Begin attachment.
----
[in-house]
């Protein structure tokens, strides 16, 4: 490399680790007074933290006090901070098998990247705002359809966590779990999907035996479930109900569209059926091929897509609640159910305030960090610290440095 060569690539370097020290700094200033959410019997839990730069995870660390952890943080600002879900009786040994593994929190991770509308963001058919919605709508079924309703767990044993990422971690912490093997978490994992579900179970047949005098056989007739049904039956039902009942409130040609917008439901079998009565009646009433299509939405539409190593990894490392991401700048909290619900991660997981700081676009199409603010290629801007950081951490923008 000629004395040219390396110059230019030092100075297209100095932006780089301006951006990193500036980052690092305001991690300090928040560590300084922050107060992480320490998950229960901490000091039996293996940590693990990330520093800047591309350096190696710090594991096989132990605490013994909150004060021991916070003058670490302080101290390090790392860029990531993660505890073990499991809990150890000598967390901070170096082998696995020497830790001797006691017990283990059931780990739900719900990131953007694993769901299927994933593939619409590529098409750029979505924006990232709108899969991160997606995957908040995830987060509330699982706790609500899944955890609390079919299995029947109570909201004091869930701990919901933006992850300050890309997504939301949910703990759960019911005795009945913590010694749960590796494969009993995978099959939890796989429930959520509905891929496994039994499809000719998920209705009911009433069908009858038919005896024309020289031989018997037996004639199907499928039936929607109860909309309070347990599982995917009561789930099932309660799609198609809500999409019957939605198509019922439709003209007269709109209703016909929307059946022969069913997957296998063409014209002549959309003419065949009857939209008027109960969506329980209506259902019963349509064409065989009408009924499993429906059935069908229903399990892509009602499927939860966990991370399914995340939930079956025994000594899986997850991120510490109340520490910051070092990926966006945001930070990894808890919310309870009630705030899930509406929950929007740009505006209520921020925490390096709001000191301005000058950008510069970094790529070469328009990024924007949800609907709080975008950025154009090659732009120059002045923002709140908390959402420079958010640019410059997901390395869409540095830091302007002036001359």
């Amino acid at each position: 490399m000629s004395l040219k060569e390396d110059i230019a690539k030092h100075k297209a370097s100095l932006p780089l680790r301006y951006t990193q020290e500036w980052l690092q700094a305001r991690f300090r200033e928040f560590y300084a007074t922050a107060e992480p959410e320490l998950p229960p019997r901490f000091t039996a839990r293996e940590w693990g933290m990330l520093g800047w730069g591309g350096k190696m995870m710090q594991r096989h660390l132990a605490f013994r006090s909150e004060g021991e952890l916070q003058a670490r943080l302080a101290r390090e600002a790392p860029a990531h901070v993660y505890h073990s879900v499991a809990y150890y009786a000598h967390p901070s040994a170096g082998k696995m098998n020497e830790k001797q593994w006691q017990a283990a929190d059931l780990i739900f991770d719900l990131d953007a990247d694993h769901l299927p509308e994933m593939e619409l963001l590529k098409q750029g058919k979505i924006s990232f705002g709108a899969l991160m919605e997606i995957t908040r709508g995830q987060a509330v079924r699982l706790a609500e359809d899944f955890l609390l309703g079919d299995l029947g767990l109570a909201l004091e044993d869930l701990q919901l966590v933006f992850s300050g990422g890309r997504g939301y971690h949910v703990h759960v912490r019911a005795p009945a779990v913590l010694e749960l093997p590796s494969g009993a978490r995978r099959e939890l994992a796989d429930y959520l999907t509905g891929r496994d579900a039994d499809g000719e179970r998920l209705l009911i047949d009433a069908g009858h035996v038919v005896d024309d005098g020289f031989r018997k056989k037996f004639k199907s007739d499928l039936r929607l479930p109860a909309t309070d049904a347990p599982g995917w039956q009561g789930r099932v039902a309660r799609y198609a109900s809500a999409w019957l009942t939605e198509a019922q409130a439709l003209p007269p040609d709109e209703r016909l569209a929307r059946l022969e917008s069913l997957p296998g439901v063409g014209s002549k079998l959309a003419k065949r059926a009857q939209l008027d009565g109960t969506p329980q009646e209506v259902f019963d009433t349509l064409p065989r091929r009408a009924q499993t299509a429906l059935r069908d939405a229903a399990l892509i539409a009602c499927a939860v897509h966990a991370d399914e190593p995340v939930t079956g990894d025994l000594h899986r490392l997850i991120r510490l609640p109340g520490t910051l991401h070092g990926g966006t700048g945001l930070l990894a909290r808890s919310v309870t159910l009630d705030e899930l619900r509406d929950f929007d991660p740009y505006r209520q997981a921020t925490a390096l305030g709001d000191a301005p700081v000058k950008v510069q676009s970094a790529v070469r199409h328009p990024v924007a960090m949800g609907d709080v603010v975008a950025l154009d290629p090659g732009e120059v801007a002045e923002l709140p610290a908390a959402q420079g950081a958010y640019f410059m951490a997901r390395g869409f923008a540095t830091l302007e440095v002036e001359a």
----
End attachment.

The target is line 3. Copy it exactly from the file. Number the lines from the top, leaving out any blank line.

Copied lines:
């Amino acid at each position: 490399m000629s004395l040219k060569e390396d110059i230019a690539k030092h100075k297209a370097s100095l932006p780089l680790r301006y951006t990193q020290e500036w980052l690092q700094a305001r991690f300090r200033e928040f560590y300084a007074t922050a107060e992480p959410e320490l998950p229960p019997r901490f000091t039996a839990r293996e940590w693990g933290m990330l520093g800047w730069g591309g350096k190696m995870m710090q594991r096989h660390l132990a605490f013994r006090s909150e004060g021991e952890l916070q003058a670490r943080l302080a101290r390090e600002a790392p860029a990531h901070v993660y505890h073990s879900v499991a809990y150890y009786a000598h967390p901070s040994a170096g082998k696995m098998n020497e830790k001797q593994w006691q017990a283990a929190d059931l780990i739900f991770d719900l990131d953007a990247d694993h769901l299927p509308e994933m593939e619409l963001l590529k098409q750029g058919k979505i924006s990232f705002g709108a899969l991160m919605e997606i995957t908040r709508g995830q987060a509330v079924r699982l706790a609500e359809d899944f955890l609390l309703g079919d299995l029947g767990l109570a909201l004091e044993d869930l701990q919901l966590v933006f992850s300050g990422g890309r997504g939301y971690h949910v703990h759960v912490r019911a005795p009945a779990v913590l010694e749960l093997p590796s494969g009993a978490r995978r099959e939890l994992a796989d429930y959520l999907t509905g891929r496994d579900a039994d499809g000719e179970r998920l209705l009911i047949d009433a069908g009858h035996v038919v005896d024309d005098g020289f031989r018997k056989k037996f004639k199907s007739d499928l039936r929607l479930p109860a909309t309070d049904a347990p599982g995917w039956q009561g789930r099932v039902a309660r799609y198609a109900s809500a999409w019957l009942t939605e198509a019922q409130a439709l003209p007269p040609d709109e209703r016909l569209a929307r059946l022969e917008s069913l997957p296998g439901v063409g014209s002549k079998l959309a003419k065949r059926a009857q939209l008027d009565g109960t969506p329980q009646e209506v259902f019963d009433t349509l064409p065989r091929r009408a009924q499993t299509a429906l059935r069908d939405a229903a399990l892509i539409a009602c499927a939860v897509h966990a991370d399914e190593p995340v939930t079956g990894d025994l000594h899986r490392l997850i991120r510490l609640p109340g520490t910051l991401h070092g990926g966006t700048g945001l930070l990894a909290r808890s919310v309870t159910l009630d705030e899930l619900r509406d929950f929007d991660p740009y505006r209520q997981a921020t925490a390096l305030g709001d000191a301005p700081v000058k950008v510069q676009s970094a790529v070469r199409h328009p990024v924007a960090m949800g609907d709080v603010v975008a950025l154009d290629p090659g732009e120059v801007a002045e923002l709140p610290a908390a959402q420079g950081a958010y640019f410059m951490a997901r390395g869409f923008a540095t830091l302007e440095v002036e001359a």